A plaque looted from a World War II destroyer sunk off Okinawa has been returned, but the mystery surrounding its disappearance remains.
The builder’s plaque on the USS Emmons was pried from inside the shipwreck sometime last year by scuba-diving thieves, triggering a Naval Criminal Investigative Service investigation in September and an appeal by Okinawa divers that the historic plaque be returned.
The trail went cold for months, and many believed the artifact would never be recovered.
Then on April 7 — one day after the anniversary of the ship’s sinking in 1945 — a package arrived in the mail for Yukio Murata, chairman of the Okinawa Diving Safety Council.
It had been sent from a Naha post office and the only evidence of the sender was the name “Jason” written in Japanese characters, Murata told Stars and Stripes on Friday.
The missing Emmons plaque, a record of the laying of the destroyer’s keel by the Bath Iron Works in 1940 that had rested in the darkness of 135 feet of ocean for over six decades, was inside the package.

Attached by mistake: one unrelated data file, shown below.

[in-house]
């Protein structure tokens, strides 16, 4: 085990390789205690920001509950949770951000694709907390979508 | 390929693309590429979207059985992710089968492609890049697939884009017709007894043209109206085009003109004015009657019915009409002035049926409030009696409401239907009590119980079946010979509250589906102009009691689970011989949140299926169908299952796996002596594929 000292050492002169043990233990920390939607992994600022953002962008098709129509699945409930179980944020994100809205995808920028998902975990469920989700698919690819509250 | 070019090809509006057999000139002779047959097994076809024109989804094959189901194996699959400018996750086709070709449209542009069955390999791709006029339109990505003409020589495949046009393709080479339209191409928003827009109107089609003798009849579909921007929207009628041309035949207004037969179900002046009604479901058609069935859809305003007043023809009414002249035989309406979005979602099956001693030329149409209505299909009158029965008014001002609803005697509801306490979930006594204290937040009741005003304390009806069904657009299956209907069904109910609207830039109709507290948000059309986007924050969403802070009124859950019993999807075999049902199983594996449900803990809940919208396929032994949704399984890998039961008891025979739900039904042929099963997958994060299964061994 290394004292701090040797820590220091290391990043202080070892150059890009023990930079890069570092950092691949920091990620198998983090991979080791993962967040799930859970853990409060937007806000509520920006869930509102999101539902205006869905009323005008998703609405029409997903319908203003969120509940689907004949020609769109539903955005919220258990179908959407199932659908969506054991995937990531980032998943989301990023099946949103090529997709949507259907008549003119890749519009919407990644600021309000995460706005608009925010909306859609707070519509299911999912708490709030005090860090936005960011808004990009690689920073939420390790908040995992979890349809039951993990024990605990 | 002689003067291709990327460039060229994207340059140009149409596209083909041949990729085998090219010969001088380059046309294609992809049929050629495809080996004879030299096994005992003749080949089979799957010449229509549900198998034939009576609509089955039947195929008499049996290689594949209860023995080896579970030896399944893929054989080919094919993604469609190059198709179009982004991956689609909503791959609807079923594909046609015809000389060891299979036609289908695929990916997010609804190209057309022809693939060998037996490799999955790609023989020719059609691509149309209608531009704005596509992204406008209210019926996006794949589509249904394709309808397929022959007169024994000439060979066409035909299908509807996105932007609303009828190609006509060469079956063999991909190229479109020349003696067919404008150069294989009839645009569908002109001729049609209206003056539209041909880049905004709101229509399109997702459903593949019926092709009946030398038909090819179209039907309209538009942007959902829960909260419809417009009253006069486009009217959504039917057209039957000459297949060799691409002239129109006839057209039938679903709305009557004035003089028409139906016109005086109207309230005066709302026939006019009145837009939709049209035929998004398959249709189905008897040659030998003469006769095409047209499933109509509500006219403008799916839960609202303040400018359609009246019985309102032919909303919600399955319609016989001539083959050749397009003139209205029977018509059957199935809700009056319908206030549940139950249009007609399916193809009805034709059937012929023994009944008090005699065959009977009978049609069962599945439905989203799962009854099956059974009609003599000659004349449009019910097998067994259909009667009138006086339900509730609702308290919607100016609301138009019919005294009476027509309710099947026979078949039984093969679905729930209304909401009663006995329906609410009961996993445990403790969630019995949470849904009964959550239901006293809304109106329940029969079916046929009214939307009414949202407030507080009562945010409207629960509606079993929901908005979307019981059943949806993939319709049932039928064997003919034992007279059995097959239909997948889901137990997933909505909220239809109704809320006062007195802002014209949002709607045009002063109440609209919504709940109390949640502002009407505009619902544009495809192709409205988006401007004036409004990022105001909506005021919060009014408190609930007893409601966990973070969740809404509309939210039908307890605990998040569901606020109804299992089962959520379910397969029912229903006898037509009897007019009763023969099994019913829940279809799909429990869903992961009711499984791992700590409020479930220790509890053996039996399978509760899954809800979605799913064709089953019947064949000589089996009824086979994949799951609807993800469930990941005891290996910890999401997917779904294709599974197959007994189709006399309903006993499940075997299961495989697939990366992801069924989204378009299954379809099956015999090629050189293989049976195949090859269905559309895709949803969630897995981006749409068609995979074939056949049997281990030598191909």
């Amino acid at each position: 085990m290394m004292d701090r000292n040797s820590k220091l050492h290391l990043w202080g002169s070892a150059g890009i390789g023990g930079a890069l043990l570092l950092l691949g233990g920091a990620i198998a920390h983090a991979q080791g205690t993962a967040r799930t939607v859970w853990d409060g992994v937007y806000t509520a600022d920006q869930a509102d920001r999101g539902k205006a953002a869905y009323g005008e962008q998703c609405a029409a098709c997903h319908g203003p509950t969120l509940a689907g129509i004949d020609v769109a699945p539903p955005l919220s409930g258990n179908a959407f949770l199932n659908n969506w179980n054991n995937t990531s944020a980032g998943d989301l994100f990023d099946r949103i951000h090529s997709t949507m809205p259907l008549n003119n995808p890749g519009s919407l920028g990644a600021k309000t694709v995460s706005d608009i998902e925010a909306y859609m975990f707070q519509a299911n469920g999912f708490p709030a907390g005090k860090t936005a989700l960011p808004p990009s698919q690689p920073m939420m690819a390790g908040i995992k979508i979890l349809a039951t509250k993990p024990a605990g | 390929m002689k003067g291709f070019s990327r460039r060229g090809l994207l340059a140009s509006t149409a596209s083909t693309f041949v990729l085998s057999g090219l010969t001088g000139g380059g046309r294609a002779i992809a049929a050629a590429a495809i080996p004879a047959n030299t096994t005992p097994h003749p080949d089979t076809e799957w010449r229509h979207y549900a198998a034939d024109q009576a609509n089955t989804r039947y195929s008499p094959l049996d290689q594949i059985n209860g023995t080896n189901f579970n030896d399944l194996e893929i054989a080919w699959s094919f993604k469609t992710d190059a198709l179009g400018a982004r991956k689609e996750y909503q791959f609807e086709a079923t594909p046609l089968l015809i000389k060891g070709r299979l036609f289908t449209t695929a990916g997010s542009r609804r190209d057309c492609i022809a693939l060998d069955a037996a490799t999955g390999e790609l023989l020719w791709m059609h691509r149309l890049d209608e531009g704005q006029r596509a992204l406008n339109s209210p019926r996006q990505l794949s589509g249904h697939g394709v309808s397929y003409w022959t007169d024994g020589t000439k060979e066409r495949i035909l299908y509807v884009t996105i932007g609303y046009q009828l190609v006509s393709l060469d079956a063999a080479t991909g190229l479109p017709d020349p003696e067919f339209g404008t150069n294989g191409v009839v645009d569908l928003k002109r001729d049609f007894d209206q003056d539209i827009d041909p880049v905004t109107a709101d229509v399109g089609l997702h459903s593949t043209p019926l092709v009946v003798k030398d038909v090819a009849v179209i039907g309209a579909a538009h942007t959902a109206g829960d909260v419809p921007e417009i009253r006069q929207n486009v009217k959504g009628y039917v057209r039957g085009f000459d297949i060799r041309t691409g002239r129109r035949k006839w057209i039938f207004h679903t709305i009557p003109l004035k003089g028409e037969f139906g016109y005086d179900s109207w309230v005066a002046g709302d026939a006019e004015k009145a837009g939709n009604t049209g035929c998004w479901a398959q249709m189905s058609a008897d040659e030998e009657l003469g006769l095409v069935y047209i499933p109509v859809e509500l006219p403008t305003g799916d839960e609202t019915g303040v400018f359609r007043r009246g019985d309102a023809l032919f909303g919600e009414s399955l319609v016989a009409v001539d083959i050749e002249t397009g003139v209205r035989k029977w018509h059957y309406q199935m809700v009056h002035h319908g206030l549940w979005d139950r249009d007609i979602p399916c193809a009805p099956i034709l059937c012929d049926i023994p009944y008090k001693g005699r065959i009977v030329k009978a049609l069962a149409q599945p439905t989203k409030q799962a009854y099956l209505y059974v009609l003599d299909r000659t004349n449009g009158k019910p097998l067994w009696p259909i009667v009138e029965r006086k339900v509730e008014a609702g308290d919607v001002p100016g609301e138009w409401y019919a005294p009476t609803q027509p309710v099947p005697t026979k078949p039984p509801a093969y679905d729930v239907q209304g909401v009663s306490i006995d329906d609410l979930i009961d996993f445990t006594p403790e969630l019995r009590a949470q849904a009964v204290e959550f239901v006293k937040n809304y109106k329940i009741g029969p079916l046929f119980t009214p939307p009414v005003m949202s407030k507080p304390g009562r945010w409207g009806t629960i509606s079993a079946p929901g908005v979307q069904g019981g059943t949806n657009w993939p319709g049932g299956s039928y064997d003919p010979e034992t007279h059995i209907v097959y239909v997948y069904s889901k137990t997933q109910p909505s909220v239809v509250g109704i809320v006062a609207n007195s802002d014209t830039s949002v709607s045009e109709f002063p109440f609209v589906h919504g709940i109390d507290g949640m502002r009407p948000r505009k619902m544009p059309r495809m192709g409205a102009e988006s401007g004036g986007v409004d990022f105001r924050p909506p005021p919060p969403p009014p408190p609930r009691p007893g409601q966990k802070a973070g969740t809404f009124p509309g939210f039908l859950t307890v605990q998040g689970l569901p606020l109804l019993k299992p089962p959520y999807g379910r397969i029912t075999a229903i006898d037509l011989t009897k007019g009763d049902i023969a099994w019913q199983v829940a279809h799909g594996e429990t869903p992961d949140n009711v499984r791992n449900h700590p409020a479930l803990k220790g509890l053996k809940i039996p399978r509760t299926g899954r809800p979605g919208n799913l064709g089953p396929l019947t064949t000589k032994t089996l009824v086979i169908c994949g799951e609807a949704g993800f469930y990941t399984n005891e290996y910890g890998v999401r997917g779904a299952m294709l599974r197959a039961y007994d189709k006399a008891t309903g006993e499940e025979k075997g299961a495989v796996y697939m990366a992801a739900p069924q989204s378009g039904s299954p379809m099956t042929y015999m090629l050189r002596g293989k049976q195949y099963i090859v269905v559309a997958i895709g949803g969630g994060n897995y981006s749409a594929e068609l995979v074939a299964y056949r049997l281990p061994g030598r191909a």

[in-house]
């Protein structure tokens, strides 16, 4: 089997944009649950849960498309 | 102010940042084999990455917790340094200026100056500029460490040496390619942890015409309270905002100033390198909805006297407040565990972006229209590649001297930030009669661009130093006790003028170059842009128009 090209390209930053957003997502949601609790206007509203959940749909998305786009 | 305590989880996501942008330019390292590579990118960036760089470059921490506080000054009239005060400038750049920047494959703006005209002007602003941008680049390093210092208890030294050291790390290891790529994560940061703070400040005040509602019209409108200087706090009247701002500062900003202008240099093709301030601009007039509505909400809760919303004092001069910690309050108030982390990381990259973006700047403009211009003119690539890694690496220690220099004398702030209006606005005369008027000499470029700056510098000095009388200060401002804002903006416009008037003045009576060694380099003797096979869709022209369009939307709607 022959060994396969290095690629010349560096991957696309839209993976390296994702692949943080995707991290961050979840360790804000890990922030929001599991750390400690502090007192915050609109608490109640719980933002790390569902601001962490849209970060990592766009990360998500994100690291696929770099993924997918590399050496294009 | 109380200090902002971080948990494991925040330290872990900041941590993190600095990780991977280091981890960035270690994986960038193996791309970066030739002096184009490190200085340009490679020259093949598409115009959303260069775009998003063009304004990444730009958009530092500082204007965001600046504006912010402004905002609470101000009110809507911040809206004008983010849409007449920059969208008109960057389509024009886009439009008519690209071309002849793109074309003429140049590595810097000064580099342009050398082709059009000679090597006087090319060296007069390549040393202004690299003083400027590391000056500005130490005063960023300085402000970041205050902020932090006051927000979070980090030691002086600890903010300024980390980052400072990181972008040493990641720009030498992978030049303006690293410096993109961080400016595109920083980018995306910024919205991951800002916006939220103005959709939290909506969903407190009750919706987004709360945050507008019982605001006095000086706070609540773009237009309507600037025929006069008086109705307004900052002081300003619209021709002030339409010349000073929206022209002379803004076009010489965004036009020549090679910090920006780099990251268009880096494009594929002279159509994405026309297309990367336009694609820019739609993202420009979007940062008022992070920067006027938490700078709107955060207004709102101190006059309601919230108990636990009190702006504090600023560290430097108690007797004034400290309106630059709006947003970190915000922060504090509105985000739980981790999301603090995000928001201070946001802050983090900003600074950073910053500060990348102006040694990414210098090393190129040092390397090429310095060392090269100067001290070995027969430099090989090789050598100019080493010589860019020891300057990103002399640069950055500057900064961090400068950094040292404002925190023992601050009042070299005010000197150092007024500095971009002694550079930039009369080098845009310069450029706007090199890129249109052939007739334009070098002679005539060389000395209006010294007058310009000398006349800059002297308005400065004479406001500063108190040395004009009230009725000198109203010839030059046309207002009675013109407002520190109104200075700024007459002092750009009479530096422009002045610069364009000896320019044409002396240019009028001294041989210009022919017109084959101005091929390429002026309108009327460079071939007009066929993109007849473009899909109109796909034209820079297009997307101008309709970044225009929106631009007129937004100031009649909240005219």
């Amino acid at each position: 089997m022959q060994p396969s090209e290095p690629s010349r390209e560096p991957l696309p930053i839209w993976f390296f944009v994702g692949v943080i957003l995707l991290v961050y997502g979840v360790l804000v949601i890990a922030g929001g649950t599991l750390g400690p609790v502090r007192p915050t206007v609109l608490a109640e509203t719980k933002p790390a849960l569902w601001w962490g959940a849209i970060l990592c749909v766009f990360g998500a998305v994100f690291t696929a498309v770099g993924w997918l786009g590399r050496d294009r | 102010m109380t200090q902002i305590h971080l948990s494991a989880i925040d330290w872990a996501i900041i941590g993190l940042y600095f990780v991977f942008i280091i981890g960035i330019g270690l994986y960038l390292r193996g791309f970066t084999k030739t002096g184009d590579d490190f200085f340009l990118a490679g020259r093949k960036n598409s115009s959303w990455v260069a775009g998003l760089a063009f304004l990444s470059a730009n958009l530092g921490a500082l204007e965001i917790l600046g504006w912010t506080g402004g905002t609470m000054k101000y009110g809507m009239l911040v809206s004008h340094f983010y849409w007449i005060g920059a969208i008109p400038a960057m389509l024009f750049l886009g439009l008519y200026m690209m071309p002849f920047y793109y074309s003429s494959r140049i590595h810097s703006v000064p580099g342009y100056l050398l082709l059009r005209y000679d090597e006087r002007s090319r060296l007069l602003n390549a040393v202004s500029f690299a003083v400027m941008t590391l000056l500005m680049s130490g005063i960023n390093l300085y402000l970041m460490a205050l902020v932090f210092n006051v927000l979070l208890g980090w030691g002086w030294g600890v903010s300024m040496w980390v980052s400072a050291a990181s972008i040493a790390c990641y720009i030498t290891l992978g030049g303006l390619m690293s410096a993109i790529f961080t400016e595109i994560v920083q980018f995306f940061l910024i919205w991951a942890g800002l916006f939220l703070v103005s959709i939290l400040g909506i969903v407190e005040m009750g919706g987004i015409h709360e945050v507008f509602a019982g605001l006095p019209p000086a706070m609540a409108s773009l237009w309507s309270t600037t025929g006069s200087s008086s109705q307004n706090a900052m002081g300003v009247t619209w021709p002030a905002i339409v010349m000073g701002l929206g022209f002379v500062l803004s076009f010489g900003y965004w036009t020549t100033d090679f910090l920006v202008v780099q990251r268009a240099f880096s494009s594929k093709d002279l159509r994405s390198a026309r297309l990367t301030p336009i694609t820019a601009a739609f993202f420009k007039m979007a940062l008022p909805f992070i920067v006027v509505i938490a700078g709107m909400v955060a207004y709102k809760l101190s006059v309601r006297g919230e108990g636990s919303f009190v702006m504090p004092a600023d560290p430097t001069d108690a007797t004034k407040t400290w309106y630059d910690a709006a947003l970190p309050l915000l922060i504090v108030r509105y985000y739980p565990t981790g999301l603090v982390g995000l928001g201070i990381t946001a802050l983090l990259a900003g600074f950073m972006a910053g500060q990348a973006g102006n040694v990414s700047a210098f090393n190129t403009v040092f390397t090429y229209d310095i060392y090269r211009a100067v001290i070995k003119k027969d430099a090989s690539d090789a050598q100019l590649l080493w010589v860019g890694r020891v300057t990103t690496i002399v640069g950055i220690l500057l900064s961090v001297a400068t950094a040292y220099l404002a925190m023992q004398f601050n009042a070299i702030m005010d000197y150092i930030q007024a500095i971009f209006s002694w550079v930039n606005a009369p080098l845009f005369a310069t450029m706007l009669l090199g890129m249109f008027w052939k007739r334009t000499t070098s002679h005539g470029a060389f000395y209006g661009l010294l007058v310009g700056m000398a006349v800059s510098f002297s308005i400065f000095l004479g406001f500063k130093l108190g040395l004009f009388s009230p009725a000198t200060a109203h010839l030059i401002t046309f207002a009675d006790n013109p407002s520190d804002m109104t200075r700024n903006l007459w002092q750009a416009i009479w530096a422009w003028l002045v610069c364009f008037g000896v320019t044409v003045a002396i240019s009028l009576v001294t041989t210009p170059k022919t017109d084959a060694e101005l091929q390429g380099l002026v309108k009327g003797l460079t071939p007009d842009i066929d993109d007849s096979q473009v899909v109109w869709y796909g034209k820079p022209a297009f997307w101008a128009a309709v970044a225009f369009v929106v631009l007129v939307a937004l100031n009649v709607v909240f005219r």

Murata, whose efforts were key in recovering the stolen plaque, immediately turned the plaque over to NCIS.
Murata said when he learned of the theft, he offered his help to NCIS, American dive groups and a USS Emmons veteran group in the United States. He also contacted about 300 dive shops on the island to ask that the thief return the artifact.
“I felt there were spirits who are still in that ship and it was important to return the plaque to them,” said Murata, who was presented Friday with a $1,500 reward by the Okinawa Underwater Explorers dive group for his help finding the ship plaque.